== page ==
Sports Classics: Allentown Symphony Pops concert got game with scores connection
From Quidditch to Queen, the Allentown Symphony Orchestra explores the relationship between sports and music at the next “Pops Concert,” 7:30 p.m. Jan. 18, led by guest conductor Carl Topilow of the Cleveland Pops Orchestra.
“Music and Sports” looks at how music captures the emotional impact of sports, from the unforgettable theme (“Gonna Fly Now” by Bill Conti) to “Rocky” (1976) with Rocky Balboa running up the 72 steps of the Philadelphia Art Museum, to the inspirational theme from Vangelis that is the backdrop for the Olympic runners in “Chariots of Fire” (1981).
Topilow, a colleague of ASO music director Diane Wittry, was asked to bring his popular “Music and Sports” program to Miller Symphony Hall for the ASO Pops Series.
“It caught her eye,” Topilow says of Wittry.
The program, which Topilow debuted in West Virginia, includes clips from the award-winning NFL film, “We are the Champions” (a nod to Queen’s 1977 song), as well as from popular films, “The Natural” (1984, a professional baseball fable starring Robert Redford with the movie’s theme by Randy Newman) “Rocky” (which Sylvester Stallone wrote about a heavyweight boxer and starred as) and “Chariots of Fire” (based on the story of two athletes in the 1924 Olympics).
“I’m a sports fan,” Topilow says in a phone interview.
He tailors the program, which when presented with the Cleveland Pops focused on the Cleveland Browns NFL football team, to where he is presenting it.
“It is geared toward Allentown and has a very exciting finale specific to the Eagles’ win in the Super Bowl,” says.Topilow.
The show includes NFL clips of the Eagles in Super Bowl LII in 2018.
Also included are student vocalists who sing on Alan Menken’s and David Zippel’s “Go the Distance” from the animated feature film, “Hercules” (2014), and Marvin Hamlisch’s “Through the Eyes of Love” from “Ice Castles” (1978).
Brookel Sabella, Bangor Senior High School, sings “Through the Eyes of Love,” and Lorenzo Antigua, Emmaus High School, sings “Go the Distance.”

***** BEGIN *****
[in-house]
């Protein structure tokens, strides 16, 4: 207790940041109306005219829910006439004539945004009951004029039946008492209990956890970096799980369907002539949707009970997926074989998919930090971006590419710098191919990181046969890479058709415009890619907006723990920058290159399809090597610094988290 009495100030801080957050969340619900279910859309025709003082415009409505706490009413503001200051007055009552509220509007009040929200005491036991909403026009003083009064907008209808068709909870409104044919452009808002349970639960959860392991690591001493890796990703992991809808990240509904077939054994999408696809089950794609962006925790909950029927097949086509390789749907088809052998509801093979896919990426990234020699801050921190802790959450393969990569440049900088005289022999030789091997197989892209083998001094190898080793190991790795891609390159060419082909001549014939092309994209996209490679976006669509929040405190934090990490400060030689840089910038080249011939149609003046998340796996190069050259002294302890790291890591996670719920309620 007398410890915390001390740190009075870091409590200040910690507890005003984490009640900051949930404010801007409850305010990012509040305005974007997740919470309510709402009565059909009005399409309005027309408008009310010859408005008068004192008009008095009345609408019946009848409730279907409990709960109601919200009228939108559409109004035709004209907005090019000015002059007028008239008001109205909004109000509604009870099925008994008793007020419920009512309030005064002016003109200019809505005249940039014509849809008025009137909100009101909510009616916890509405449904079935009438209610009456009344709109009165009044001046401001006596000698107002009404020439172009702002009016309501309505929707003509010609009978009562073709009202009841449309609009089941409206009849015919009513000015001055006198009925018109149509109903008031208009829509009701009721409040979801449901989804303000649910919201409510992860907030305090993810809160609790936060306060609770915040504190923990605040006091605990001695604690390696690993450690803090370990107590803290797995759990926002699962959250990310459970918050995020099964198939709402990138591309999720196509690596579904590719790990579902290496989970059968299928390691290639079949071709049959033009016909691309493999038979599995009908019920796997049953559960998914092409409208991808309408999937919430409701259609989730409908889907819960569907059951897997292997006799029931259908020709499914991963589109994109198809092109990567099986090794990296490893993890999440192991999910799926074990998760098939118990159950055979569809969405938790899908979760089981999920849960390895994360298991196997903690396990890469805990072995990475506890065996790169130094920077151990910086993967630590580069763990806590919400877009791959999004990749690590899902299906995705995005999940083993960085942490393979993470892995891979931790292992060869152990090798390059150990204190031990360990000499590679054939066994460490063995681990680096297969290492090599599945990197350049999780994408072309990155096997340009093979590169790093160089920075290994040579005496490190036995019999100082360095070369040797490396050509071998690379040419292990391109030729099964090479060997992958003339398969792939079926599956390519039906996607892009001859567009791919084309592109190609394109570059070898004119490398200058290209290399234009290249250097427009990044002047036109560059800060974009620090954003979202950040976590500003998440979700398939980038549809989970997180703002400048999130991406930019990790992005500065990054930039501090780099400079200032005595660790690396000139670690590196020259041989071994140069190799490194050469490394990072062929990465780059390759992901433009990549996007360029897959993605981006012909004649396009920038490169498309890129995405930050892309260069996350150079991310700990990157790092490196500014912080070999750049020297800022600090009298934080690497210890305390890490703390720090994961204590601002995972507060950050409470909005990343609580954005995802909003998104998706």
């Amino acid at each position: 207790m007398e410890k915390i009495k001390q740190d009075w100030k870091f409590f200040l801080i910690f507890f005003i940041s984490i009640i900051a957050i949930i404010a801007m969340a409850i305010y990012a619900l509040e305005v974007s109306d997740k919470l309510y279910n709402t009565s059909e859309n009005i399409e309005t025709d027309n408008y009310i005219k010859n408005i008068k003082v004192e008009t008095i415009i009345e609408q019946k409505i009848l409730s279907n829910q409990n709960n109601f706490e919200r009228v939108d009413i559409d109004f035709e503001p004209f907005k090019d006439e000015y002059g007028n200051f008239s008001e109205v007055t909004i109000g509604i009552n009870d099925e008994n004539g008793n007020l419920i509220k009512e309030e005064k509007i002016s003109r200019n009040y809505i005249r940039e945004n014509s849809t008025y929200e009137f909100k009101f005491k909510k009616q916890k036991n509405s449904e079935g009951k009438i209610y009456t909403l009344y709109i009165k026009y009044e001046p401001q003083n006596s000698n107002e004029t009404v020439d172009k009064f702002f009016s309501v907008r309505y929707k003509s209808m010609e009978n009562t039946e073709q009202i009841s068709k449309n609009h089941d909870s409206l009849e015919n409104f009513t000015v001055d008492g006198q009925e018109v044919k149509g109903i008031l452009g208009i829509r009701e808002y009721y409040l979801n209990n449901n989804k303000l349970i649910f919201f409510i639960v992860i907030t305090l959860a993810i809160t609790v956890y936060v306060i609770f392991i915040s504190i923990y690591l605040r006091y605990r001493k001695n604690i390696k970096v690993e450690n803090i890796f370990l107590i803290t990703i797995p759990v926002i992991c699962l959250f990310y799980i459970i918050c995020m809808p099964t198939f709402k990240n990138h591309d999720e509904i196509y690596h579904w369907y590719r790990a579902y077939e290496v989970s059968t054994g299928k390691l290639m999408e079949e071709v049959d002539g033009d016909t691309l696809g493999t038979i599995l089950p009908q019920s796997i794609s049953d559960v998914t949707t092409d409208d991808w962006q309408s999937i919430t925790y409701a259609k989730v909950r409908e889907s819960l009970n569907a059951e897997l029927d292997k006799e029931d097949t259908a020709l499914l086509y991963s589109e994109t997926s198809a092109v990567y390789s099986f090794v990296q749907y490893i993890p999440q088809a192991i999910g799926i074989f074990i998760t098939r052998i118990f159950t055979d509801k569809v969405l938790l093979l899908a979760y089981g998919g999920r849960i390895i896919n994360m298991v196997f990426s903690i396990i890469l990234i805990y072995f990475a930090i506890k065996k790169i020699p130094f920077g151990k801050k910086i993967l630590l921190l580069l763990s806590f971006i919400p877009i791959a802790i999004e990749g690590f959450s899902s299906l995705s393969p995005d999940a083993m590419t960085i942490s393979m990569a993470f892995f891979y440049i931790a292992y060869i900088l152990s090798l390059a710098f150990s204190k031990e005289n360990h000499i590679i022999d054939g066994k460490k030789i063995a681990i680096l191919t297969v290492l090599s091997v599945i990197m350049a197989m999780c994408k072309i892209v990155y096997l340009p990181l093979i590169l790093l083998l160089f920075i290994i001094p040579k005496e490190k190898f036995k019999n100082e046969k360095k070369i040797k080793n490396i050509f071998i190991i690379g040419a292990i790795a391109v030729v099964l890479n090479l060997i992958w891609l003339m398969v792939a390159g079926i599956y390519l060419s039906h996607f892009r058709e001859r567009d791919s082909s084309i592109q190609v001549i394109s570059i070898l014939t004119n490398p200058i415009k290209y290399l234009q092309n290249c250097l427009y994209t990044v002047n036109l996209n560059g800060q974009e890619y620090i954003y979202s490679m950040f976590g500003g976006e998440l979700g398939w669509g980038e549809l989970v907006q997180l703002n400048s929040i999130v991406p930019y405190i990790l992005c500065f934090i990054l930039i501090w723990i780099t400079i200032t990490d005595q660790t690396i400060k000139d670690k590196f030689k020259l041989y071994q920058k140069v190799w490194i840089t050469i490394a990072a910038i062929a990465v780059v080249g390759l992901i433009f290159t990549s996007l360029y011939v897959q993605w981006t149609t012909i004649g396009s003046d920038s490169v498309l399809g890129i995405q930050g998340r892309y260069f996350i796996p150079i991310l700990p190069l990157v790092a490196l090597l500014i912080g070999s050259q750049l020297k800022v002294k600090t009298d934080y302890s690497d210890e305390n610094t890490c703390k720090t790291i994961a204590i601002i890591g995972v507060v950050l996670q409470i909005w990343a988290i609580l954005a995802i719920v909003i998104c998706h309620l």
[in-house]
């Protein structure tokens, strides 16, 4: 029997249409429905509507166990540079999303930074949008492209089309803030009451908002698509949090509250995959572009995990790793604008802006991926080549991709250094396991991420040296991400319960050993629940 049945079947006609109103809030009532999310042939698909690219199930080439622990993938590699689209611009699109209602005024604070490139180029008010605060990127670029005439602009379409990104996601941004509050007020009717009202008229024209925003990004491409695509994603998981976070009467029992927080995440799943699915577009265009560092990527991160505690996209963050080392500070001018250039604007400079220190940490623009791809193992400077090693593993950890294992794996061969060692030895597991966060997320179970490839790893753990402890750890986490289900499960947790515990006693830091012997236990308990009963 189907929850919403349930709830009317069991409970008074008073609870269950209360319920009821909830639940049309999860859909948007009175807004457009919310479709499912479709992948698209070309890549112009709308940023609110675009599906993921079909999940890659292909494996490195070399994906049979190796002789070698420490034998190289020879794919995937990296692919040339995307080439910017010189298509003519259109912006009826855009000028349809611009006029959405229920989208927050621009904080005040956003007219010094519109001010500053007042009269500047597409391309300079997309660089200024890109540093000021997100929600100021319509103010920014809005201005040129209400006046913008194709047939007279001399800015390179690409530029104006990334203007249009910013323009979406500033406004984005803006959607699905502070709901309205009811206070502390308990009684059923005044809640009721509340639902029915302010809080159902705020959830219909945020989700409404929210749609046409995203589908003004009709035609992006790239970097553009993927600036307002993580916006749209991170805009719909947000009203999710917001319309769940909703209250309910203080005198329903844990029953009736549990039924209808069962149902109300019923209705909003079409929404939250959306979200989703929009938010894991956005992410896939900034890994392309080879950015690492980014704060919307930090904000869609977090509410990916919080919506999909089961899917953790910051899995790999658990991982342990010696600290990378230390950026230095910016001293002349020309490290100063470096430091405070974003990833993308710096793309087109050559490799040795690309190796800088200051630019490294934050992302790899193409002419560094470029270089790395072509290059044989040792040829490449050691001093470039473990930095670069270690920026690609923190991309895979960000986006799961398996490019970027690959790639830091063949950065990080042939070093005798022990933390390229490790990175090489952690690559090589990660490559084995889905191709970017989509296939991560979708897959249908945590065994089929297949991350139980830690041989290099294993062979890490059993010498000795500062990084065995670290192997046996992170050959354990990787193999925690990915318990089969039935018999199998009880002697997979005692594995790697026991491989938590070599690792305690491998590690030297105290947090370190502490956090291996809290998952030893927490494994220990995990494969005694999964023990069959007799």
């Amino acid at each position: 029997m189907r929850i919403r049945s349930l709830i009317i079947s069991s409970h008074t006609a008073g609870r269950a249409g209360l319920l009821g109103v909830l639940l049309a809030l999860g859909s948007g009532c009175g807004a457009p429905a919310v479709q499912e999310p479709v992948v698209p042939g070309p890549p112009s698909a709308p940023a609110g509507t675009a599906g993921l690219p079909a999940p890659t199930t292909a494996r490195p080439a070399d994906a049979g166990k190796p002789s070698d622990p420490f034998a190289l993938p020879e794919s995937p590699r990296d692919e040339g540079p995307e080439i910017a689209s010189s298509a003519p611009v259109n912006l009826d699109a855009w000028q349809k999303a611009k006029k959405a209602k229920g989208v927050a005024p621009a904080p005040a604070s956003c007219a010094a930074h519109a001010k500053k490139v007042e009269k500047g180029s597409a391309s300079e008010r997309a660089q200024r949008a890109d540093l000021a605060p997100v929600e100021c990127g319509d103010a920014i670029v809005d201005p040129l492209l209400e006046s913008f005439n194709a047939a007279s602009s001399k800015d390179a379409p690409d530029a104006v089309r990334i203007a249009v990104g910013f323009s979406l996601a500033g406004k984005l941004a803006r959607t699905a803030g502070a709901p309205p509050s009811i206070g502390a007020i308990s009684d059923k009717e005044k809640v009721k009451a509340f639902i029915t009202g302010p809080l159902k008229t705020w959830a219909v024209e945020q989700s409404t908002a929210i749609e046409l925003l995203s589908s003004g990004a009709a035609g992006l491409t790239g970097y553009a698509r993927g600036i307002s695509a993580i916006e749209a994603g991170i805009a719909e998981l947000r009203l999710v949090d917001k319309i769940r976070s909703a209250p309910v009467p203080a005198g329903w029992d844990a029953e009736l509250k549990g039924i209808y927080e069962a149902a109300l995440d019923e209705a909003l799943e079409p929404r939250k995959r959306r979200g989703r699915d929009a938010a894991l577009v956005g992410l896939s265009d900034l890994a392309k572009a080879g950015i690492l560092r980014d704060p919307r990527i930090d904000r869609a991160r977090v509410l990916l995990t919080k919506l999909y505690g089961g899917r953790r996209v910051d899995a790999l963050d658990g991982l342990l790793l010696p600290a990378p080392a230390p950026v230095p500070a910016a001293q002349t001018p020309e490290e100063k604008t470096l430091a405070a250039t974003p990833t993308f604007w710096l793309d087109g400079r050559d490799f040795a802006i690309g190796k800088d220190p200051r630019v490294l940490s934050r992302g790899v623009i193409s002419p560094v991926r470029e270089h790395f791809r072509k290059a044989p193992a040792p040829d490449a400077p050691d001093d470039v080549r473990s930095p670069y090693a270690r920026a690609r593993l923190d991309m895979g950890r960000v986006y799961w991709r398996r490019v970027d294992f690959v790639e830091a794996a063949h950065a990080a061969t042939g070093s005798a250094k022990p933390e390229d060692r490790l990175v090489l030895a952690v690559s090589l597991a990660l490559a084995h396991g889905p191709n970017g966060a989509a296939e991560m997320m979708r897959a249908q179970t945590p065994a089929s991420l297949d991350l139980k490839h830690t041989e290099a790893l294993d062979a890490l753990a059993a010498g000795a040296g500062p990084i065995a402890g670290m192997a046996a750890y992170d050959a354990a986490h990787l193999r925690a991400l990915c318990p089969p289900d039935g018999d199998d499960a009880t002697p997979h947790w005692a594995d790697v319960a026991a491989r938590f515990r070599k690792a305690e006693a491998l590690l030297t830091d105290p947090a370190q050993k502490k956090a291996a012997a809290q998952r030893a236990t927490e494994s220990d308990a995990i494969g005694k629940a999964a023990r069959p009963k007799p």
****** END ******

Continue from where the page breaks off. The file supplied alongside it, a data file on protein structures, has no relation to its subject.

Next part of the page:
The William Allen High School Varsity Cheerleading Squad, coached by Chris Billy, are featured in a performance of “Tiger Rag.”
Ludwig van Beethoven’s Symphony No. 5, First Movement, is reimagined as a sportscast in “New Horizons in Music Appreciation,” complete with two local sportscasters as narrators.
“You have to be there,” Topilow says. “There’s a lot of fun stuff.”
Audience members are encouraged to wear their favorite sports team fan gear and join in a sing-along to “Take Me Out to the Ball Game,” and clap along to Queen’s “We Will Rock You.”
Topilow says this is the first time he is incorporating pop groups such as Queen and Journey, which recorded songs that have become sports anthems, including Queen’s “We Will Rock You,” “We Are the Champions” and “Another One Bites the Dust,” and Journey’s “Don’t Stop Believing.”
Also included are several pieces by John Williams, including “Theme from Sunday Night Football”; “Summon the Heroes,” written for the Atlanta 1996 Summer Olympics; “Olympic Fanfare and Theme,” composed for the Los Angeles 1984 Summer Olympics, and “The Quiddich Match” from “Harry Potter and the Sorcerer’s Stone” (2001).
“It’s all great music,” Topilow says. “And anything by John Williams is just terrific.”
There will be guest instrumentalists and an appearance by Steve Reinecke, as narrator of the classic baseball poem, “Casey at the Bat.”
The concert includes narration by Dennis Razze, Associate Artistic Director of Pennsylvania Shakespeare Festival and head of the Theater Department at DeSales University, and Kurt Landes, President and General Manager of the Lehigh Valley Iron Pigs baseball team.
Other music includes John Philip Sousa’s “Liberty Bell March” and compositions by Samuel Spence, who wrote music for NFL Films.
As a guest conductor, Topilow has appeared around the world with more than 125 orchestras, including those in Canada, China, Czech Republic, England, France, Germany, Italy, Korea, Mexico, Spain, Switzerland and Venezuela, and in 37 states in the United States.
This is his first time conducting in Allentown, although he has long known Wittry, and uses her 2006 book, “Beyond the Baton: What Every Conductor Needs to Know,” in classes for his students studying conducting.
Topilow, noted for his trademark red clarinet, is equally at home in classical and popular music. His approach to pops programming includes extensive audience involvement and showmanship.
Topilow founded the Cleveland Pops Orchestra, now in its 23rd season, which plays in Severance Hall, Cleveland, Oh. Cleveland Pops programs have been critically-acclaimed. The orchestra has released three CDs, “Music to Grow On,” “Live at the Pops” and a 20th anniversary CD.
Topilow served as conductor and director of the orchestral program at the Cleveland Institute of Music for 37 years and has been named Faculty Emeritus.
As a clarinetist, Topilow performs with his brother Arthur, a pianist. The duo has released three CDs, “Come in from the Cold,” “A View from the Top” and “Music of America.”
Tickets: Miller Symphony Hall box office, 23 N. Sixth St., Allentown; millersymphonyhall.org; 610-432-6715